And time and the tide appeared to be catching up with Johnson last summer. In two comeback races he ran 13.2sec for 100m. Even at his peak, when he stopped the clock at 11.6, he was never quite as quick as his hero - the Ben Johnson who won the 1988 Olympic final in 9.79.
It was in May 1988, four months before big Ben was first struck off the competition list for failing a drugs test, that Gary Smith, as he was known at the time, decided to adopt the same name as the Canadian sprinter. He had read in the News of the World about a man changing his name by deed poll to Linda Lusardi. For 11 years now, the loyal Tynesider, a member of Wallsend Harriers and a floor manager at a Newcastle hotel, has stuck by his assumed identity. And he has no plans to change it now - even though the more fleet-footed Ben Johnson, already banned for life, has fallen foul of the drug-testing procedure for a third time.
"It's a name I've grown used to," he said the morning after traces of a banned diuretic were found in a urine sample voluntarily given by the former world record holder. "People know me as Ben Johnson now, except my wife, who insists on calling me Gary. I stuck by him and by his name in the hope that one day he would be cleared. Things have just gone from bad to worse but I'll keep his name running. I'll probably take it all the way to the grave."
In the meantime, there are sure to be a few grave looks when the other entrants for the 131st New Year Sprint discover that Ben Johnson will be getting to his mark at Musselburgh race track on 28 December.
Kevin's double trouble
IF IT has been a bad week for Ben Johnson (the Canadian Ben Johnson, that is) it has not exactly been a good one for Kevin Keegan - Kevin Keegan of Laurieston, Falkirk, that is. The 22-year-old appeared in Glasgow Sheriff Court on Monday, pleading not guilty to a breach of the peace in the aftermath of the Hampden leg of the "Battle of Britain". He was bailed to reappear on 20 January.
Star's key for Hutch
IT WAS a case of mistaken identity that set Don Hutchison on the high road to football success. It was with the specific intention of selling Rob McKinnon that Garry Gibson, Hartlepool's chairman at the time, sent every top division club a video of Pool's League Cup meeting with Spurs in October 1990. Instead of McKinnon's performance at left-back, though, it was Hutchison's midfield promise that caught the discerning eye of Kenny Dalglish.
Scotland's Wembley hero thus arrived at Anfield in a pounds 175,000 move in January 1991 - 12 months after being sacked by Hartlepool. Hutchison was dismissed by Cyril Knowles when he failed to turn up for the long trip to Colchester on New Year's Day 1990. After pleading for a second chance, he was eventually given one by the Hartlepool manager and Spurs icon. "I was very lucky to get it," Hutchison reflects. As the Scots might put it: nice one, Cyril.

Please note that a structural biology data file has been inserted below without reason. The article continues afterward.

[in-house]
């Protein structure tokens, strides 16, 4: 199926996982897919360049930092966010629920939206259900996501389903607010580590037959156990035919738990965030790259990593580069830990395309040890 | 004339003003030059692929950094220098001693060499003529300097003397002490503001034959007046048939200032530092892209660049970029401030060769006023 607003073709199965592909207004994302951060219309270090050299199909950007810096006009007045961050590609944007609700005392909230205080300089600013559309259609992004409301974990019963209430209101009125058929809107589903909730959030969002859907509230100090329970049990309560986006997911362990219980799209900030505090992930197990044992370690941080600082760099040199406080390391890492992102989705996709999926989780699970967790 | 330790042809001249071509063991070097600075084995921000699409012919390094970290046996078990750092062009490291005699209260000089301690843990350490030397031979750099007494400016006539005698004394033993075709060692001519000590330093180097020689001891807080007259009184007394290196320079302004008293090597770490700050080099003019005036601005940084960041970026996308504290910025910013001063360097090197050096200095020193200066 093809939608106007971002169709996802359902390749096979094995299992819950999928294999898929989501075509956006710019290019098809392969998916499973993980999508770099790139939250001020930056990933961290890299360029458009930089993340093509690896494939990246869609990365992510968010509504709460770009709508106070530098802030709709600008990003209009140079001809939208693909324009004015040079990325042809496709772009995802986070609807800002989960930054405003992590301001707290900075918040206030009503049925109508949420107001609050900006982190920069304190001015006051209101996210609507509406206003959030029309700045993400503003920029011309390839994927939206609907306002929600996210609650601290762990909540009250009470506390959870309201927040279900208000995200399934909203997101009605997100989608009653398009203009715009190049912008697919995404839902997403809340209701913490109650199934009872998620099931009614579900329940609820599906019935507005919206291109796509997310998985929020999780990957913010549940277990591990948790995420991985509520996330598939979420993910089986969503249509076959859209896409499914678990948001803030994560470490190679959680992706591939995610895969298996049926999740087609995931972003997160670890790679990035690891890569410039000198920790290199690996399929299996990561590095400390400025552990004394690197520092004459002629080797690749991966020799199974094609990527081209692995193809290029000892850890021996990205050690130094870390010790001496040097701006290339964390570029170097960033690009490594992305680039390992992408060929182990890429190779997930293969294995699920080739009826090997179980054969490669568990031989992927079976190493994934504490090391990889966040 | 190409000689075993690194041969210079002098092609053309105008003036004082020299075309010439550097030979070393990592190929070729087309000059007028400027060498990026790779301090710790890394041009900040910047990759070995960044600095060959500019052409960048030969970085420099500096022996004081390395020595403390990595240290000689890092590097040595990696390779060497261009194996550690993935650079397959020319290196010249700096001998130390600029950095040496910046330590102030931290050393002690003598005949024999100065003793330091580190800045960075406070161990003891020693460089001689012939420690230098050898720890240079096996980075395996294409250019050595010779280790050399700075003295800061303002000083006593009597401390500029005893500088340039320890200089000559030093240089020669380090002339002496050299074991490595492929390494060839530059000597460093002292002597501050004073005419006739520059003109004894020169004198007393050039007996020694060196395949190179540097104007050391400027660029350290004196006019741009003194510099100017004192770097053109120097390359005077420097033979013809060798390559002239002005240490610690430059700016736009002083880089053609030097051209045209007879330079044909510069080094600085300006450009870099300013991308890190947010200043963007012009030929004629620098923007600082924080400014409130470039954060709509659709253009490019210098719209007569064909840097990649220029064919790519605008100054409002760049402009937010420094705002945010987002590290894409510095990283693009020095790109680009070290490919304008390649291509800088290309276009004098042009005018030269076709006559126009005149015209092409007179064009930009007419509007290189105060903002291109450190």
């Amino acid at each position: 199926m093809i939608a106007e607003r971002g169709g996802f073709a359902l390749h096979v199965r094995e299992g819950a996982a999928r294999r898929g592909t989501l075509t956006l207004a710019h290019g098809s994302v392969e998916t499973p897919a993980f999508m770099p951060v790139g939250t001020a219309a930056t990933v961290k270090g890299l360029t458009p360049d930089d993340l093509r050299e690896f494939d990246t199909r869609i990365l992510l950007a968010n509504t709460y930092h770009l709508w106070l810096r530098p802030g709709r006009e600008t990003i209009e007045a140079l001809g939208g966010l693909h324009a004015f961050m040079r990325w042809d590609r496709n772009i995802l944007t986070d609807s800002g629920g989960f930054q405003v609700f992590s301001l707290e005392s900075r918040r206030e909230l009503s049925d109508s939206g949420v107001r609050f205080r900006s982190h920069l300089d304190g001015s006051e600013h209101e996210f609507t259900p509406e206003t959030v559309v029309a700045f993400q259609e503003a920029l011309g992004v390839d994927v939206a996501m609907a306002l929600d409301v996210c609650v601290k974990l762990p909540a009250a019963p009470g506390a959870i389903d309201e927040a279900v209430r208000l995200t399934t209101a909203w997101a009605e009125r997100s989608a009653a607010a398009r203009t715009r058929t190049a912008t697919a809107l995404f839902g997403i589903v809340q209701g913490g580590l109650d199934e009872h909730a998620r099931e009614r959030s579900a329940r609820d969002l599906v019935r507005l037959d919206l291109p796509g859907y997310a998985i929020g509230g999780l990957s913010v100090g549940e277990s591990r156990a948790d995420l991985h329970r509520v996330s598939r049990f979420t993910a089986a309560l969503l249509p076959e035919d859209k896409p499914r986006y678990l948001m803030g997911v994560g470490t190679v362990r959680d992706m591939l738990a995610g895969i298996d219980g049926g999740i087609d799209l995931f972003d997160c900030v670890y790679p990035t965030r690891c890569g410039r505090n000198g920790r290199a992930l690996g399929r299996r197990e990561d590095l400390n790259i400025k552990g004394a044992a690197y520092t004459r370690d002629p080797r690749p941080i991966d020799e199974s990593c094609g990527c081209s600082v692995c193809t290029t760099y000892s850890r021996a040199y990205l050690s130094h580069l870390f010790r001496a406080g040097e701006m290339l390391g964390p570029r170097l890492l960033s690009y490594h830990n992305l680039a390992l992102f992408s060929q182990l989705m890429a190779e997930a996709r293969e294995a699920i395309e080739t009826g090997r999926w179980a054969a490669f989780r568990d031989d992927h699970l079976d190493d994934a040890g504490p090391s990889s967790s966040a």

Cyril's Swan song
THERE ARE those who would dispute whether Cyril, the mascot of Swansea City, is a nice swan. He has, after all, become embroiled in a touchline run-in with a visiting assistant manager at the Vetch Field and been fined pounds 1,000 by the Football Association of Wales for celebrating on the pitch with the Swansea players during an FA Cup tie against Millwall. He has, though, gained a considerable degree of popularity as well as notoriety in his two- year existence.
Last year he was voted Personality of the Year by the readers of the South Wales Evening Post. And the Swansea bookmakers Jack Brown have taken so much money on Cyril being named Welsh Sports Personality of the Year they have reduced the odds against him from 100-1 to 50-1. The model bird will not, however, be challenging for the award.
"BBC Wales have said there's no reason why a feathered mascot couldn't win but they feel that it really should go to a sports personality who is actually a sportsman or a sportswoman," Mike Lewis, Swansea's commercial director, said.
"To be honest," he added, "we're keen to take a few steps back on this because we really don't want to impinge on the credibility of the competition. You can't put a bloody nine- foot swan up against Neil Jenkins, for goodness sake."
The 9ft Cyril, however, could well be alongside the 5ft 10in Neil Jenkins when the big prize is presented in January. BBC Wales have suggested he might be involved in the awards ceremony. In the meantime, Swansea's biggest fan is preparing for a starring role on stage. He's appearing in Aladdin at the Grand Theatre in Swansea.
Animal farm out
ON THE subject of wildlife, it has reached the Diary's attention that David Murray is attempting to buy Edinburgh Zoo. The Rangers chairman is one of eight developers who have made bids for the 82-acre site. There appears to be no truth, however, in the rumour that he is interested in the Jungle end of Celtic Park too.
It's not the winning...
AND FINALLY... the Tartan Army's midweek trek south jogged memories of an old jaunt to Portugal. A battalion of the faithful footsoldiers went off to the training ground to see their heroes and, while they were waiting for the players to appear, became engaged in a kickabout with some young natives who also happened to be loitering in the vicinity. When the Scottish team eventually arrived, half an hour later, the Tartan Army were losing 22-1. They had, it transpired, been playing the Portuguese Under-21 side.